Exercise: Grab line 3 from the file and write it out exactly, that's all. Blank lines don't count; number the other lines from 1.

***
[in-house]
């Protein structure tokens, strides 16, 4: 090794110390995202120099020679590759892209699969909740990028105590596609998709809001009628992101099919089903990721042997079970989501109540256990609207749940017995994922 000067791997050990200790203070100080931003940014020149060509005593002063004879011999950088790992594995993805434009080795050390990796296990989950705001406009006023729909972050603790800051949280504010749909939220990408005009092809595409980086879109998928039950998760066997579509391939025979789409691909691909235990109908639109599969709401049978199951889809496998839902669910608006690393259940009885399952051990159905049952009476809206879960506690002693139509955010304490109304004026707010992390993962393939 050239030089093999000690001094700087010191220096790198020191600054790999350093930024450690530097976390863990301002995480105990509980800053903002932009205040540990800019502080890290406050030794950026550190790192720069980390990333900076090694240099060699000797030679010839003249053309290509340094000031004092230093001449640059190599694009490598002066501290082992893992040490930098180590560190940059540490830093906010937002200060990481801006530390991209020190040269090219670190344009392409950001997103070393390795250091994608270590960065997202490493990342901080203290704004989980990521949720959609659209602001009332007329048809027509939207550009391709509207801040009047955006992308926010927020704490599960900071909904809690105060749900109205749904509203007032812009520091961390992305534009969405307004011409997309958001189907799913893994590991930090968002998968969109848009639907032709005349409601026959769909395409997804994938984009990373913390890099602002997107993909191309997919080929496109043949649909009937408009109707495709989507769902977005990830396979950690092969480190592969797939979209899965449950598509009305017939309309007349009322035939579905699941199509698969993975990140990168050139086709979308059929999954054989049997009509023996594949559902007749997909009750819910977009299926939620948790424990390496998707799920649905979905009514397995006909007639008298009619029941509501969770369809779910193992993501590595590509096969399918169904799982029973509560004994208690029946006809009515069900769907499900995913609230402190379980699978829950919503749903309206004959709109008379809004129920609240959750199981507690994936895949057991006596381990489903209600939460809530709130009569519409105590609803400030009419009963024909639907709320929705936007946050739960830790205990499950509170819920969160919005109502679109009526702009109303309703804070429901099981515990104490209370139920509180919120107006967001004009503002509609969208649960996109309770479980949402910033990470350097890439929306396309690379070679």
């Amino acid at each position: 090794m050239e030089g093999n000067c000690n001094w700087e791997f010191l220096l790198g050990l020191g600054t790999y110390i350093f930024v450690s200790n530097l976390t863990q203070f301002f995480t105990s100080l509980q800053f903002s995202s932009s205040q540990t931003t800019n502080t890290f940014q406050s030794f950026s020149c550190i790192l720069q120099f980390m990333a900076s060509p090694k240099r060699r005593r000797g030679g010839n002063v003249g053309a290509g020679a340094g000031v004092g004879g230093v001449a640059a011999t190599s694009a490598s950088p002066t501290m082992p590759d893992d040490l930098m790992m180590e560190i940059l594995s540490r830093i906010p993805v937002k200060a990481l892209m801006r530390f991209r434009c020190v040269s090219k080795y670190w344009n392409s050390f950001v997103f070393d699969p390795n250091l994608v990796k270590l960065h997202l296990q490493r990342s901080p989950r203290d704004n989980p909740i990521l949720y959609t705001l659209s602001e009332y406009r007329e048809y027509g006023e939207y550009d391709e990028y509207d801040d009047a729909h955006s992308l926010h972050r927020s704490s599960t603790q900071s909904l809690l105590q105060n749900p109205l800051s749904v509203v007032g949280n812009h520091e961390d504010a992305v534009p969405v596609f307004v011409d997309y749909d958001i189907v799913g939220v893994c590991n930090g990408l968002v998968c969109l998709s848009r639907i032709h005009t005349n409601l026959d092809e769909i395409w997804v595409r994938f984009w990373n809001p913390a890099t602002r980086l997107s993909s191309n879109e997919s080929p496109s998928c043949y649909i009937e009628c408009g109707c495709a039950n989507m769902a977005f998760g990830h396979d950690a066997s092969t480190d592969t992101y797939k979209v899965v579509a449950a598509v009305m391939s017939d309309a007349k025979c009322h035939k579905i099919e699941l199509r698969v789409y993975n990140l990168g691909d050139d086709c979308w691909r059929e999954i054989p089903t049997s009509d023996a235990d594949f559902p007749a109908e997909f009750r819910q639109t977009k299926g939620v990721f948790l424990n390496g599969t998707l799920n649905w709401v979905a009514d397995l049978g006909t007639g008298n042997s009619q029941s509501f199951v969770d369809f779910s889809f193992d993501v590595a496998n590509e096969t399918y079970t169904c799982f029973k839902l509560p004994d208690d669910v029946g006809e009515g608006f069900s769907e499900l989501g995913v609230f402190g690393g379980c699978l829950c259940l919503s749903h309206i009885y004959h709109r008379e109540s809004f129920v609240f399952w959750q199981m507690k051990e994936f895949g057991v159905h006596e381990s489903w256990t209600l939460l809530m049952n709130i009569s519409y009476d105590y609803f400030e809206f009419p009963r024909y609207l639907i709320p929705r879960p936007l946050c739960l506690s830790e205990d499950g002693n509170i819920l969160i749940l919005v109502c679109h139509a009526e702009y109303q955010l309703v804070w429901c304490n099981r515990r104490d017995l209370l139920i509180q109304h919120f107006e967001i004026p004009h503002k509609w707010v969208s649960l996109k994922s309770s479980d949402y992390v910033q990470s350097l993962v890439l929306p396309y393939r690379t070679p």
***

């Amino acid at each position: 090794m050239e030089g093999n000067c000690n001094w700087e791997f010191l220096l790198g050990l020191g600054t790999y110390i350093f930024v450690s200790n530097l976390t863990q203070f301002f995480t105990s100080l509980q800053f903002s995202s932009s205040q540990t931003t800019n502080t890290f940014q406050s030794f950026s020149c550190i790192l720069q120099f980390m990333a900076s060509p090694k240099r060699r005593r000797g030679g010839n002063v003249g053309a290509g020679a340094g000031v004092g004879g230093v001449a640059a011999t190599s694009a490598s950088p002066t501290m082992p590759d893992d040490l930098m790992m180590e560190i940059l594995s540490r830093i906010p993805v937002k200060a990481l892209m801006r530390f991209r434009c020190v040269s090219k080795y670190w344009n392409s050390f950001v997103f070393d699969p390795n250091l994608v990796k270590l960065h997202l296990q490493r990342s901080p989950r203290d704004n989980p909740i990521l949720y959609t705001l659209s602001e009332y406009r007329e048809y027509g006023e939207y550009d391709e990028y509207d801040d009047a729909h955006s992308l926010h972050r927020s704490s599960t603790q900071s909904l809690l105590q105060n749900p109205l800051s749904v509203v007032g949280n812009h520091e961390d504010a992305v534009p969405v596609f307004v011409d997309y749909d958001i189907v799913g939220v893994c590991n930090g990408l968002v998968c969109l998709s848009r639907i032709h005009t005349n409601l026959d092809e769909i395409w997804v595409r994938f984009w990373n809001p913390a890099t602002r980086l997107s993909s191309n879109e997919s080929p496109s998928c043949y649909i009937e009628c408009g109707c495709a039950n989507m769902a977005f998760g990830h396979d950690a066997s092969t480190d592969t992101y797939k979209v899965v579509a449950a598509v009305m391939s017939d309309a007349k025979c009322h035939k579905i099919e699941l199509r698969v789409y993975n990140l990168g691909d050139d086709c979308w691909r059929e999954i054989p089903t049997s009509d023996a235990d594949f559902p007749a109908e997909f009750r819910q639109t977009k299926g939620v990721f948790l424990n390496g599969t998707l799920n649905w709401v979905a009514d397995l049978g006909t007639g008298n042997s009619q029941s509501f199951v969770d369809f779910s889809f193992d993501v590595a496998n590509e096969t399918y079970t169904c799982f029973k839902l509560p004994d208690d669910v029946g006809e009515g608006f069900s769907e499900l989501g995913v609230f402190g690393g379980c699978l829950c259940l919503s749903h309206i009885y004959h709109r008379e109540s809004f129920v609240f399952w959750q199981m507690k051990e994936f895949g057991v159905h006596e381990s489903w256990t209600l939460l809530m049952n709130i009569s519409y009476d105590y609803f400030e809206f009419p009963r024909y609207l639907i709320p929705r879960p936007l946050c739960l506690s830790e205990d499950g002693n509170i819920l969160i749940l919005v109502c679109h139509a009526e702009y109303q955010l309703v804070w429901c304490n099981r515990r104490d017995l209370l139920i509180q109304h919120f107006e967001i004026p004009h503002k509609w707010v969208s649960l996109k994922s309770s479980d949402y992390v910033q990470s350097l993962v890439l929306p396309y393939r690379t070679p």